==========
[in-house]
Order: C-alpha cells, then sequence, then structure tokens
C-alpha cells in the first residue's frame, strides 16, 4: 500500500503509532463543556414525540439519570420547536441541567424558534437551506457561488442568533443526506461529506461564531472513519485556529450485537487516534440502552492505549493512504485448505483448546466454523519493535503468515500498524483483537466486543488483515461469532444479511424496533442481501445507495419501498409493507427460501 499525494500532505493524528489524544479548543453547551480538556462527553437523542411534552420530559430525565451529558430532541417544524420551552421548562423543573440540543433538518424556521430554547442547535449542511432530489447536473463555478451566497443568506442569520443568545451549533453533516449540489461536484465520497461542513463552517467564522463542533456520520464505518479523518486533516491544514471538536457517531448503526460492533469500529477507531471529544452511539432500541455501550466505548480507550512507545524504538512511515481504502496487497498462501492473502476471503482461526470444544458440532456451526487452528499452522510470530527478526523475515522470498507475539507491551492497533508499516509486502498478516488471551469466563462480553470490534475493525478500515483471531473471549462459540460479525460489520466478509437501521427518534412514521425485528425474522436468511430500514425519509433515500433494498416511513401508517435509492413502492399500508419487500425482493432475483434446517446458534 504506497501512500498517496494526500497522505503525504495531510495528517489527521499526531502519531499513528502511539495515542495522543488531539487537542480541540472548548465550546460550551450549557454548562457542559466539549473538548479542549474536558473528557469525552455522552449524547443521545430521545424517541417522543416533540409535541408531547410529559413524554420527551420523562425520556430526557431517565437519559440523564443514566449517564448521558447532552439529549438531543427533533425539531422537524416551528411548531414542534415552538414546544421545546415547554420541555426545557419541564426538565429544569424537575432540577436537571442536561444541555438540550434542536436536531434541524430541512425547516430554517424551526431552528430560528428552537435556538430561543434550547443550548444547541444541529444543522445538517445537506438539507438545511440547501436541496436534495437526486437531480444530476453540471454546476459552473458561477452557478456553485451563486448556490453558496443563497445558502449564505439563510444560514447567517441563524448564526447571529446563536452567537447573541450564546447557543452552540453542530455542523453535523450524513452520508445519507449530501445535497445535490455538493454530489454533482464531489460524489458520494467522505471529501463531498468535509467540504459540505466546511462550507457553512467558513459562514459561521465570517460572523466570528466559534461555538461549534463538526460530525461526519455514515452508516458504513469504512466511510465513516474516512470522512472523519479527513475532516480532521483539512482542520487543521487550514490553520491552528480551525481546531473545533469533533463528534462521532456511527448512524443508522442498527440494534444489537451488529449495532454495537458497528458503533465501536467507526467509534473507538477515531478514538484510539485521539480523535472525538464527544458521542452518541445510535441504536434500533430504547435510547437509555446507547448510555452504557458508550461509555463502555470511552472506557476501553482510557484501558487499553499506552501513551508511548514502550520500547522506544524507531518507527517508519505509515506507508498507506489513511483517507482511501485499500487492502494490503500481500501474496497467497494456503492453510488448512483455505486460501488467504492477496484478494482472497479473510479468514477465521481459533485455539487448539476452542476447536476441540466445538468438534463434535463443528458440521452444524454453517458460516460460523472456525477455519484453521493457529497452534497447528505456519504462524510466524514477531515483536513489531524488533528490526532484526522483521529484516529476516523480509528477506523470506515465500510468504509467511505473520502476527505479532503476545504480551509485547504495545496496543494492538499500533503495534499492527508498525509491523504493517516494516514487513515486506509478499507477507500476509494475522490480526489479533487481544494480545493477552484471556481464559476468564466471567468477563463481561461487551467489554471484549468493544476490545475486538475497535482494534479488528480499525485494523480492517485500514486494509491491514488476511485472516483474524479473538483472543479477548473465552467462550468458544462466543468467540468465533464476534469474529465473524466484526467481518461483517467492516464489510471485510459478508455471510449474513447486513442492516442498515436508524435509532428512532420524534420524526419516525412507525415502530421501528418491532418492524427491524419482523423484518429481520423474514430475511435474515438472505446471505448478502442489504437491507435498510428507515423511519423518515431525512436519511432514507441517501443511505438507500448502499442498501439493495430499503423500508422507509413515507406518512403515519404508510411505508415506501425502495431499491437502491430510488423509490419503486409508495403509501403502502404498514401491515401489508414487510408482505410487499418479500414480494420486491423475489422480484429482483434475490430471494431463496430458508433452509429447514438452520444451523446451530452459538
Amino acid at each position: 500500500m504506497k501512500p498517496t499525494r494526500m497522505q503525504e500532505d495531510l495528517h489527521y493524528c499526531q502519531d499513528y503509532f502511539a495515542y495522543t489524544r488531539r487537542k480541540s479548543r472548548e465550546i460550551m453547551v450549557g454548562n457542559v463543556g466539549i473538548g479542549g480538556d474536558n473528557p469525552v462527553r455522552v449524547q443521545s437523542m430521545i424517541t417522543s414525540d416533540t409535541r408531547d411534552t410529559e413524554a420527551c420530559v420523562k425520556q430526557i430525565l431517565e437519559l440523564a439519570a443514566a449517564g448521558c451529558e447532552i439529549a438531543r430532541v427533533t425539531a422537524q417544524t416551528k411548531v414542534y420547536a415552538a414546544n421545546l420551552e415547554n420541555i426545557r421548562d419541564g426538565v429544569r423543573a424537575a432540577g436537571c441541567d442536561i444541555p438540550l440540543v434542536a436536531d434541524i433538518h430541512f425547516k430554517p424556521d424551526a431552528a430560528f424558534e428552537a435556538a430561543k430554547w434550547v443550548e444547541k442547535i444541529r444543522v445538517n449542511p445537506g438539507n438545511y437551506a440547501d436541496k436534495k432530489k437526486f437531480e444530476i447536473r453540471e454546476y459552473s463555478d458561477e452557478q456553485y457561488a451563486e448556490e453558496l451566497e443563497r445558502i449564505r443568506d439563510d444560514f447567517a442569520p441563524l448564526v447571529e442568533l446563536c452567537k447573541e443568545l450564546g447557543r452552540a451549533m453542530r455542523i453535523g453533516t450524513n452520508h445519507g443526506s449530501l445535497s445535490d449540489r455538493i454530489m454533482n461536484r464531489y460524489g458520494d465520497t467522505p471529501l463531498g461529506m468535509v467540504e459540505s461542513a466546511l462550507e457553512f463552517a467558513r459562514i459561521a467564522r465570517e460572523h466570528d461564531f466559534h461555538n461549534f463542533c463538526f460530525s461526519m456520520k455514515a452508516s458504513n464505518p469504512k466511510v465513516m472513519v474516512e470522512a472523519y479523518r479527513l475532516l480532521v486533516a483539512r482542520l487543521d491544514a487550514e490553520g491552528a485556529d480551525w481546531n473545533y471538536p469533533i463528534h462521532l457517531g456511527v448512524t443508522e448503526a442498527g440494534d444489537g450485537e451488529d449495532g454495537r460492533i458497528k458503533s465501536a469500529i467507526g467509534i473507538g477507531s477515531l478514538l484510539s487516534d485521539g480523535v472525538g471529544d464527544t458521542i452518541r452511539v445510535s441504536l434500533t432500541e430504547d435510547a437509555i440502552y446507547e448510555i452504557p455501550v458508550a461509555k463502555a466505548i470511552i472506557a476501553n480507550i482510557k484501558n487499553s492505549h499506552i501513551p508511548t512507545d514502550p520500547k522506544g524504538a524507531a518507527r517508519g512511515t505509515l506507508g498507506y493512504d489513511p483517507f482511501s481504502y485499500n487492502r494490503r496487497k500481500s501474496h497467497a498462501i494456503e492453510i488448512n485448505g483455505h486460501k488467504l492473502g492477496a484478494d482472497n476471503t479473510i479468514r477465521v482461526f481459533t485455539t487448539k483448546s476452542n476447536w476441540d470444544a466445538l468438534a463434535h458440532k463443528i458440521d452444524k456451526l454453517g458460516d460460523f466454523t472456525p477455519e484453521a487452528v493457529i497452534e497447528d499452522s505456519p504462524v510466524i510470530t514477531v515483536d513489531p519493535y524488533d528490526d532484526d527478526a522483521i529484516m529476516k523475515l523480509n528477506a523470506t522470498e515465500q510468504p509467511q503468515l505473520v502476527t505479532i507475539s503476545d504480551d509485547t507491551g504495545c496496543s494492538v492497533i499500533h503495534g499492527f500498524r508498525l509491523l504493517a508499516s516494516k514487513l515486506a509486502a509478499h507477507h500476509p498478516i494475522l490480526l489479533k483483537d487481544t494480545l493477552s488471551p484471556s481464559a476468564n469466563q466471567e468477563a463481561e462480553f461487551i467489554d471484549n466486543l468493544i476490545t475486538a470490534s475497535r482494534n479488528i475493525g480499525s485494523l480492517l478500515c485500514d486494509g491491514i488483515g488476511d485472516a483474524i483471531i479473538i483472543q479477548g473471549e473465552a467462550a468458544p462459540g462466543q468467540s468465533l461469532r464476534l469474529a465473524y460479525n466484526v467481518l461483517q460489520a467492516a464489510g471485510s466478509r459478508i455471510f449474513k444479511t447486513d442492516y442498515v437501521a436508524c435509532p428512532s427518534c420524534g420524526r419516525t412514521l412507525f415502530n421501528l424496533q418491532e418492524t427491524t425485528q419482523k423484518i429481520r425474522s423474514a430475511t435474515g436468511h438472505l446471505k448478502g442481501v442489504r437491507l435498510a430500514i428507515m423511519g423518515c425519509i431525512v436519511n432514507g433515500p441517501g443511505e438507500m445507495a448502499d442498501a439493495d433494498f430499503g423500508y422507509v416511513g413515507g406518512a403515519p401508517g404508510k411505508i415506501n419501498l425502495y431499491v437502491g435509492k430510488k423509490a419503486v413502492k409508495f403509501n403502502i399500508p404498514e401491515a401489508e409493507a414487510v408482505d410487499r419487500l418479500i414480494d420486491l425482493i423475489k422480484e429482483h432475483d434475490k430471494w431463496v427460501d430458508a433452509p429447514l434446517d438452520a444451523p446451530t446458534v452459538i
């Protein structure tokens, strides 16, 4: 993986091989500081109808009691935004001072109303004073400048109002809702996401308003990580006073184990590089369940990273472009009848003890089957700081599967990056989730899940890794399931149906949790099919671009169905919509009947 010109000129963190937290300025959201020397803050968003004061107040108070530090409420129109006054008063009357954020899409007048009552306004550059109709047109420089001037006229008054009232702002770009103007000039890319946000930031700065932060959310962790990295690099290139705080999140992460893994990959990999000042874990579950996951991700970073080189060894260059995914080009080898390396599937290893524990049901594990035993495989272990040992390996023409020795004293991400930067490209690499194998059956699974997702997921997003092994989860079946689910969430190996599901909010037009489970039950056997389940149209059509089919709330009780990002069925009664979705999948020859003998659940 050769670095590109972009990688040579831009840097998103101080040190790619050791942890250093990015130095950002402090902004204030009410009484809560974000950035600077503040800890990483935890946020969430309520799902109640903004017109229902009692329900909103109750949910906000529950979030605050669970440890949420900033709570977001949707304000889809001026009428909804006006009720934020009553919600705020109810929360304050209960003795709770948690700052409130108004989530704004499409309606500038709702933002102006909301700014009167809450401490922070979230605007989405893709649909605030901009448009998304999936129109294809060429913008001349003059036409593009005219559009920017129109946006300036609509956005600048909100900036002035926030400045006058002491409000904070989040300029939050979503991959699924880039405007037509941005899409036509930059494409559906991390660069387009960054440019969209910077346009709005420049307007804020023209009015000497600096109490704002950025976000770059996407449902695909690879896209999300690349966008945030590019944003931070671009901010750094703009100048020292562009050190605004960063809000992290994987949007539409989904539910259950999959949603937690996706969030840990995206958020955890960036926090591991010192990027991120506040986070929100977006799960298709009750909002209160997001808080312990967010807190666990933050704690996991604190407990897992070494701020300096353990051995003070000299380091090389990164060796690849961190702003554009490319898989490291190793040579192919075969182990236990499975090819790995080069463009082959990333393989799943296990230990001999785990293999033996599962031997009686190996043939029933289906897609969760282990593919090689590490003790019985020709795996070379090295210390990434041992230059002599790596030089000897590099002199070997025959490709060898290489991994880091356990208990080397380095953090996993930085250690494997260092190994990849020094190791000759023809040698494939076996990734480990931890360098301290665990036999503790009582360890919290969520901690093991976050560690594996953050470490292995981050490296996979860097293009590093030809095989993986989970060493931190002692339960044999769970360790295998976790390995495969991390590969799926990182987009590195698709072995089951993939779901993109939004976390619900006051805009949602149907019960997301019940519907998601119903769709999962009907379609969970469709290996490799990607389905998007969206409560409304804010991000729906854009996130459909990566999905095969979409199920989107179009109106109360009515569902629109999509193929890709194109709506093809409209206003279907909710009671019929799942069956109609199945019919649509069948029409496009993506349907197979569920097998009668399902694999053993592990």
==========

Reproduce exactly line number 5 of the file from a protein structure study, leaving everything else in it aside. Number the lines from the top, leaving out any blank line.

């Protein structure tokens, strides 16, 4: 993986091989500081109808009691935004001072109303004073400048109002809702996401308003990580006073184990590089369940990273472009009848003890089957700081599967990056989730899940890794399931149906949790099919671009169905919509009947 010109000129963190937290300025959201020397803050968003004061107040108070530090409420129109006054008063009357954020899409007048009552306004550059109709047109420089001037006229008054009232702002770009103007000039890319946000930031700065932060959310962790990295690099290139705080999140992460893994990959990999000042874990579950996951991700970073080189060894260059995914080009080898390396599937290893524990049901594990035993495989272990040992390996023409020795004293991400930067490209690499194998059956699974997702997921997003092994989860079946689910969430190996599901909010037009489970039950056997389940149209059509089919709330009780990002069925009664979705999948020859003998659940 050769670095590109972009990688040579831009840097998103101080040190790619050791942890250093990015130095950002402090902004204030009410009484809560974000950035600077503040800890990483935890946020969430309520799902109640903004017109229902009692329900909103109750949910906000529950979030605050669970440890949420900033709570977001949707304000889809001026009428909804006006009720934020009553919600705020109810929360304050209960003795709770948690700052409130108004989530704004499409309606500038709702933002102006909301700014009167809450401490922070979230605007989405893709649909605030901009448009998304999936129109294809060429913008001349003059036409593009005219559009920017129109946006300036609509956005600048909100900036002035926030400045006058002491409000904070989040300029939050979503991959699924880039405007037509941005899409036509930059494409559906991390660069387009960054440019969209910077346009709005420049307007804020023209009015000497600096109490704002950025976000770059996407449902695909690879896209999300690349966008945030590019944003931070671009901010750094703009100048020292562009050190605004960063809000992290994987949007539409989904539910259950999959949603937690996706969030840990995206958020955890960036926090591991010192990027991120506040986070929100977006799960298709009750909002209160997001808080312990967010807190666990933050704690996991604190407990897992070494701020300096353990051995003070000299380091090389990164060796690849961190702003554009490319898989490291190793040579192919075969182990236990499975090819790995080069463009082959990333393989799943296990230990001999785990293999033996599962031997009686190996043939029933289906897609969760282990593919090689590490003790019985020709795996070379090295210390990434041992230059002599790596030089000897590099002199070997025959490709060898290489991994880091356990208990080397380095953090996993930085250690494997260092190994990849020094190791000759023809040698494939076996990734480990931890360098301290665990036999503790009582360890919290969520901690093991976050560690594996953050470490292995981050490296996979860097293009590093030809095989993986989970060493931190002692339960044999769970360790295998976790390995495969991390590969799926990182987009590195698709072995089951993939779901993109939004976390619900006051805009949602149907019960997301019940519907998601119903769709999962009907379609969970469709290996490799990607389905998007969206409560409304804010991000729906854009996130459909990566999905095969979409199920989107179009109106109360009515569902629109999509193929890709194109709506093809409209206003279907909710009671019929799942069956109609199945019919649509069948029409496009993506349907197979569920097998009668399902694999053993592990």